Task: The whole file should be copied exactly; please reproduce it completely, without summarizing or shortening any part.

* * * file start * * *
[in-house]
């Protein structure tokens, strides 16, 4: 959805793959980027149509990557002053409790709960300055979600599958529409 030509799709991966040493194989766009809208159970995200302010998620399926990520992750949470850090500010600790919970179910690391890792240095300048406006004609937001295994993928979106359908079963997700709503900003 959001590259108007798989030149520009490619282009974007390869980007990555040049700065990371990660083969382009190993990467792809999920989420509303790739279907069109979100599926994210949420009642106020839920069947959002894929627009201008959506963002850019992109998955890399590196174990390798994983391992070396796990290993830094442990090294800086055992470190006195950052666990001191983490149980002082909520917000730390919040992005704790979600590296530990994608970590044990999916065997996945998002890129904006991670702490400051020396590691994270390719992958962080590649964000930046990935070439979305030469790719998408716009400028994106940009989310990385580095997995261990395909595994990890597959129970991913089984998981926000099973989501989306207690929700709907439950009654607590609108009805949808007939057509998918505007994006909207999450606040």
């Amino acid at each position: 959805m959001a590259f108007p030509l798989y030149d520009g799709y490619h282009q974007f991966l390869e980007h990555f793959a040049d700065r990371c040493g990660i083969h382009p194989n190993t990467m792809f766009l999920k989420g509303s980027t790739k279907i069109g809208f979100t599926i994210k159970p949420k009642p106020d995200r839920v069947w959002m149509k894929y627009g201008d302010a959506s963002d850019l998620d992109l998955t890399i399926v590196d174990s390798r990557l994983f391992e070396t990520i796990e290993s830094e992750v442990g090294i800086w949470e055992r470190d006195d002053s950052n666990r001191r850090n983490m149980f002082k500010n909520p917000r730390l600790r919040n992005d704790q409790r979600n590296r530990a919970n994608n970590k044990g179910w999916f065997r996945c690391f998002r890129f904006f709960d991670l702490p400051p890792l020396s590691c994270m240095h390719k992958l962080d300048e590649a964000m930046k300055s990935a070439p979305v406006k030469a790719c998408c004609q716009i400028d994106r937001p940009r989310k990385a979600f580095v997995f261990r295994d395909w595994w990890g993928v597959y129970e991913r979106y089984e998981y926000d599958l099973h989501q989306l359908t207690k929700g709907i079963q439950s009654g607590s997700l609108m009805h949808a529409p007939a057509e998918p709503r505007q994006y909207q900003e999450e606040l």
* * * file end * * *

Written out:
[in-house]
């Protein structure tokens, strides 16, 4: 959805793959980027149509990557002053409790709960300055979600599958529409 030509799709991966040493194989766009809208159970995200302010998620399926990520992750949470850090500010600790919970179910690391890792240095300048406006004609937001295994993928979106359908079963997700709503900003 959001590259108007798989030149520009490619282009974007390869980007990555040049700065990371990660083969382009190993990467792809999920989420509303790739279907069109979100599926994210949420009642106020839920069947959002894929627009201008959506963002850019992109998955890399590196174990390798994983391992070396796990290993830094442990090294800086055992470190006195950052666990001191983490149980002082909520917000730390919040992005704790979600590296530990994608970590044990999916065997996945998002890129904006991670702490400051020396590691994270390719992958962080590649964000930046990935070439979305030469790719998408716009400028994106940009989310990385580095997995261990395909595994990890597959129970991913089984998981926000099973989501989306207690929700709907439950009654607590609108009805949808007939057509998918505007994006909207999450606040």
């Amino acid at each position: 959805m959001a590259f108007p030509l798989y030149d520009g799709y490619h282009q974007f991966l390869e980007h990555f793959a040049d700065r990371c040493g990660i083969h382009p194989n190993t990467m792809f766009l999920k989420g509303s980027t790739k279907i069109g809208f979100t599926i994210k159970p949420k009642p106020d995200r839920v069947w959002m149509k894929y627009g201008d302010a959506s963002d850019l998620d992109l998955t890399i399926v590196d174990s390798r990557l994983f391992e070396t990520i796990e290993s830094e992750v442990g090294i800086w949470e055992r470190d006195d002053s950052n666990r001191r850090n983490m149980f002082k500010n909520p917000r730390l600790r919040n992005d704790q409790r979600n590296r530990a919970n994608n970590k044990g179910w999916f065997r996945c690391f998002r890129f904006f709960d991670l702490p400051p890792l020396s590691c994270m240095h390719k992958l962080d300048e590649a964000m930046k300055s990935a070439p979305v406006k030469a790719c998408c004609q716009i400028d994106r937001p940009r989310k990385a979600f580095v997995f261990r295994d395909w595994w990890g993928v597959y129970e991913r979106y089984e998981y926000d599958l099973h989501q989306l359908t207690k929700g709907i079963q439950s009654g607590s997700l609108m009805h949808a529409p007939a057509e998918p709503r505007q994006y909207q900003e999450e606040l």